Ethics 2.0: provisional, nondogmatic and functional

We are all humans. Right now, for the sake of sharing meaning, we provisionally use English sandwich language. My phone voice recognition is certainly aware it is my second tongue. 🙂 Similarly to our intelligence, text recognition AI has templates to match my words against.

Unsimilarly to us, AI does not feel discomfort when its templates are in conflict with reality. But we do.

Evolving worldview

Worldview evolution

Personal worldview, a model of how things work, is not a rigid structure. As life is happening to us, sometimes we have to polish or even replace our templates so they stay up-to-date with reality. Whatever our preferred outlook is, secular/scientific, spiritual, “none”, etc. — it is in constant flux to remain viable. Our brain, being a “meaning-making machine” it is, makes sure no conflicting notion is missed. However, the updates take time and quite a bit of emotional discomforts.

“The problem”

Escalating global mental health crisis is a reflection of the friction. A pace of updates is not sufficient. Hence, we struggle to interact with an increasingly changing world in a harmonious, compassionate manner. Our obsolete views and medieval habits take the best of us.

Obsolete views and conflicting reality

Ethical bridge

Humanity’s attempts to bridge the gap between obsolete views and new realities brought to life diverse “rules of correct engagement”, — ethical norms based on secular, religious and other theories.

Provisional ethics bridge


We try to behave and think ethically even if deep inside a certain part of us is unhappy. We fake it until we educate our worldview and emotions to make it.


It is important to understand that ethics is provisional. It is a means to an end, temporarily adopted to serve a certain purpose (along with other instruments). The crutches of ethical rules become an obstacle after we learn how to walk without them, — new ecological views are embodied, become functional.


The problem with dogmas is not their meaning, but its loss by those who enforce it, being lead by ulterior motives. There is no clash between “rational arguments” and “dogmas” within those who understand their meaning. Or rather embody their common ground.

Misuse of “rational arguments” or “dogmas” in a real-life situation when money, well-being are unsafe

On the other side, any viewpoint is open to misuse if the ulterior motives behind it are unchecked. To our subconsciousness, the black-box that actually drives our responses, —  both dogmas and rational arguments are just these, mere viewpoints. Skewed in real-life struggles as our implicit functional outlook and habits deem fit.

Way out? The responsibility is on those who understand. To make their theoretical understanding practical, actually used in stressful situations, embodied. So their patience and compassion to others are not merely demonstrated to enforce egotistic motivation. Allow space for others to obtain their own understanding and change willingly. Otherwise, issues restrained blindly under the pressure of authority eventually backfire.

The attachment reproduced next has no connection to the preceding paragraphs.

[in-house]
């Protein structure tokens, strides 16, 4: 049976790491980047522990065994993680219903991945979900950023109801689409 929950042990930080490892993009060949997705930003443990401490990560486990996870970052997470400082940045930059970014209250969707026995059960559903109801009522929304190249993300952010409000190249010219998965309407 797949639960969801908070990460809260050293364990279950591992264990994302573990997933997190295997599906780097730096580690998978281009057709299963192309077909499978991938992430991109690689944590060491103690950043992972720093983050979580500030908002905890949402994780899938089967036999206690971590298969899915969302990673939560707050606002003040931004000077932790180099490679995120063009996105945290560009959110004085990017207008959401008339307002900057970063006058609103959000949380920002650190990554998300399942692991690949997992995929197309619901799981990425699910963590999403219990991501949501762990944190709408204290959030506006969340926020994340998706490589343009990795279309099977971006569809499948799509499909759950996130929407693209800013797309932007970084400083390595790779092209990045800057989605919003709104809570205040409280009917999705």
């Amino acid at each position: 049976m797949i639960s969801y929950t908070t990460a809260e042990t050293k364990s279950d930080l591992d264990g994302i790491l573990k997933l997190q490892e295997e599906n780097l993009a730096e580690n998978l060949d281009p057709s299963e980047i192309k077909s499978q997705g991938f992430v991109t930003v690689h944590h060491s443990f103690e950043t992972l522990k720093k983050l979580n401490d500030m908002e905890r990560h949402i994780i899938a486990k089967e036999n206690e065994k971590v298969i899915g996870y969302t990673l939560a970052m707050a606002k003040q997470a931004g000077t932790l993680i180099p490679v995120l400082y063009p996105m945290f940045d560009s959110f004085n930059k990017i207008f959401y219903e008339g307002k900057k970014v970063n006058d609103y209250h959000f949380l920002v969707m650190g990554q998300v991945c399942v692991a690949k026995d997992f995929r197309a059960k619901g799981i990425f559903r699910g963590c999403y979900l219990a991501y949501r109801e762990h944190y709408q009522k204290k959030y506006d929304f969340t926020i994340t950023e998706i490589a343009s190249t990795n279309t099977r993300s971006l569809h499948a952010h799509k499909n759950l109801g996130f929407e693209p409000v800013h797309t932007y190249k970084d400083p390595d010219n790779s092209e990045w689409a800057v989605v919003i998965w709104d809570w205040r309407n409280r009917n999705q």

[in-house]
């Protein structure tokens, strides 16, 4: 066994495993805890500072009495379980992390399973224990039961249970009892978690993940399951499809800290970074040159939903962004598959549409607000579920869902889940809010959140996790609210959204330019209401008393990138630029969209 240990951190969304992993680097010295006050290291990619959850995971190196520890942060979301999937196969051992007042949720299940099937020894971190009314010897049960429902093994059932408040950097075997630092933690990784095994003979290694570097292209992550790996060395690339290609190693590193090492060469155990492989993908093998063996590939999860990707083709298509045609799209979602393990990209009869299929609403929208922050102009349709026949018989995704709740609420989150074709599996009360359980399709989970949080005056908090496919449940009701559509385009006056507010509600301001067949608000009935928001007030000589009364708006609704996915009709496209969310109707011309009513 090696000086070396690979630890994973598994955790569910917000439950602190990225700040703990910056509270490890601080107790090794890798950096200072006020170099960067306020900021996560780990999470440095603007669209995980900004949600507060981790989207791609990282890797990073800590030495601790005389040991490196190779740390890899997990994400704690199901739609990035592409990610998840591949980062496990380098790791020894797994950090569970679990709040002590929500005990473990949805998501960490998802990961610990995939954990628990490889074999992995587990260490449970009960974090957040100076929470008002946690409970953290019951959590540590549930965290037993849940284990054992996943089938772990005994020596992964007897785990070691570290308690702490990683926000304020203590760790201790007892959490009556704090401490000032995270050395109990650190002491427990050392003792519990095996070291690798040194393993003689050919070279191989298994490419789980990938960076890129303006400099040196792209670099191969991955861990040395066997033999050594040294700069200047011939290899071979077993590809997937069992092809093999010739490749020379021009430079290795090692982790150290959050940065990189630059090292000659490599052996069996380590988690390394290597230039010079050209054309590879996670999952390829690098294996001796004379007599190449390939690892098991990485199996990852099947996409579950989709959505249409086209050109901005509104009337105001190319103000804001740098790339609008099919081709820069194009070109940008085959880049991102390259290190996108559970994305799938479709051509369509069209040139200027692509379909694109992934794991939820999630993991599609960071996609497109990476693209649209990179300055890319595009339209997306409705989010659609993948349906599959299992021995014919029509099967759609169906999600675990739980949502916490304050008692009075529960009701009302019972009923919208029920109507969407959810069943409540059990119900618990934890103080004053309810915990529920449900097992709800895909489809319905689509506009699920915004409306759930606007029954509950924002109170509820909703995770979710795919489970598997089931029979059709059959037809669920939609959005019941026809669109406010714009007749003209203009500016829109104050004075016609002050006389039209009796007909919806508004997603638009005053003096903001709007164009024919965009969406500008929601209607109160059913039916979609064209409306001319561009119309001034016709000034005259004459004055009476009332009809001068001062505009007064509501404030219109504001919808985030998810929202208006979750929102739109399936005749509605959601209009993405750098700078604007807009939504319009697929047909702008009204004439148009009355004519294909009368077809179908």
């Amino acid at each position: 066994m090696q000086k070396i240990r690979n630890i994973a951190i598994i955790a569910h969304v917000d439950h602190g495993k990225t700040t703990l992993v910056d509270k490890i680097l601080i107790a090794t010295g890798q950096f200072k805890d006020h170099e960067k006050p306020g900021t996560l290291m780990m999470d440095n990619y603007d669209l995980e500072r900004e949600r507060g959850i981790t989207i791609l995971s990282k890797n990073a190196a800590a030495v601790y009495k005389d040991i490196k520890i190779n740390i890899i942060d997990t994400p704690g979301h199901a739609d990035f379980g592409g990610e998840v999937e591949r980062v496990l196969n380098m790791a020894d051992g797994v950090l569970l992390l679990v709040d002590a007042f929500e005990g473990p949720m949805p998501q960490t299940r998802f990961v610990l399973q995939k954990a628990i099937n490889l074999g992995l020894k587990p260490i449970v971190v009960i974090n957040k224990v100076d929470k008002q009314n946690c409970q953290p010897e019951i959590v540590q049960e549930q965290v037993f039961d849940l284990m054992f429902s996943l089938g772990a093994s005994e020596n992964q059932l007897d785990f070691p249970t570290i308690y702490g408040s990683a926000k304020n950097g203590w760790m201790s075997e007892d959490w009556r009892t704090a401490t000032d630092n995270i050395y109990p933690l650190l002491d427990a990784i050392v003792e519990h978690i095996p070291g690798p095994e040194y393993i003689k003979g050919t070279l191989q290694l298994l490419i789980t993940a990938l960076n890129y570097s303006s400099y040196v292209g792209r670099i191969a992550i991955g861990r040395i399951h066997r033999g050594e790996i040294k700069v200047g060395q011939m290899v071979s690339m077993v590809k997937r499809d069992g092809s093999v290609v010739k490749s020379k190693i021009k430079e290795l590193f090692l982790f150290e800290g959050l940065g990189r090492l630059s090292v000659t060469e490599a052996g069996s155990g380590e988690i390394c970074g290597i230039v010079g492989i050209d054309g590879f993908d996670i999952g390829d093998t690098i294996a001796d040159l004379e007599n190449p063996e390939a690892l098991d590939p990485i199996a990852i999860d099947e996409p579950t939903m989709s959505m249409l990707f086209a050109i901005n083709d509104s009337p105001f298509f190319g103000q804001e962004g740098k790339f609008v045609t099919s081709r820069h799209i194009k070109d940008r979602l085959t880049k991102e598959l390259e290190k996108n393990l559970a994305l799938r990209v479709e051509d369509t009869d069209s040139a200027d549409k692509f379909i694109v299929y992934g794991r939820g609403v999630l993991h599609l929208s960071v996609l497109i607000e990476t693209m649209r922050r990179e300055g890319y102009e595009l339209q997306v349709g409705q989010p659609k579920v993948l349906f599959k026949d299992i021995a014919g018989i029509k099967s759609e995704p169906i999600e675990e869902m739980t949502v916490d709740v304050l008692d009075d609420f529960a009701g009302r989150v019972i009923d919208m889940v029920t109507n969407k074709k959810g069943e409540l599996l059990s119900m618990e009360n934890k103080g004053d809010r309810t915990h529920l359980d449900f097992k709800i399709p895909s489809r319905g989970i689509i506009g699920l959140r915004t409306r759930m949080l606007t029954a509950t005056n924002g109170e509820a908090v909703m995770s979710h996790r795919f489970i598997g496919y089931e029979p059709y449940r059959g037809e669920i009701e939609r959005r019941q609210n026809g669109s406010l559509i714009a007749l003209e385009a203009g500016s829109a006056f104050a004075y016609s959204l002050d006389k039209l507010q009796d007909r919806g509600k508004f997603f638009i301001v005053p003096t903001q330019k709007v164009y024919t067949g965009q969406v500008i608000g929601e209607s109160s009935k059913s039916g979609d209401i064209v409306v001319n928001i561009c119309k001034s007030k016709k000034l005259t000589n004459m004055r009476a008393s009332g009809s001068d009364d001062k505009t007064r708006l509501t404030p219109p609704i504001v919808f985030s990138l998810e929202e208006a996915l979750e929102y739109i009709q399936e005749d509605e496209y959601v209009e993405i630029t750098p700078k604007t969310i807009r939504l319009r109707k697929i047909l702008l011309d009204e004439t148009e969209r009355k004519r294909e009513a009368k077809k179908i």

Whatever our best intentions are in a peaceful, non-agitated state, they are normally not the ones managing our interactions in stressful situations. 🙂 The letter, basically, reflect our functional outlook, — what we and our priorities are in reality, not what we think we are.

We occasionally get a glimpse of some of the functional black-box content once a particularly discomforting emotional reaction is triggered, exposing obsolete views, exaggerated desires, traumatic experiences, destructive habits, etc.

Palpable change alerts

The reach of our mindfulness, awareness of the black-box content is limited to its situational responses. Emotions, thoughts, states of mind triggered, etc. Basically, the extent of what we can learn about ourselves and work with.

From theoretic to functional

We normally pass three stages of learning to adopt new knowledge, e.g. ethics or “new” worldview:

  1. Conceptual knowledge: we learn about theoretic consequences and provisionally agree to new behavior and the supporting worldview. However, obsolete mental habits are still prevailing in stressful situations.
  2. Conviction: we test new concepts and verify outcomes. We obtain personal experiences of non-production of unwanted reactions in previously triggering contexts. Residual unwanted reactions may still be produced in some situations, but we know how to handle them.
  3. Becoming: we have successfully adopted new habits. Unwanted reactions no longer arise, we embody new worldview, interact with previously triggering stressful situations gracefully. Maintain balance, peace of mind and resourcefulness.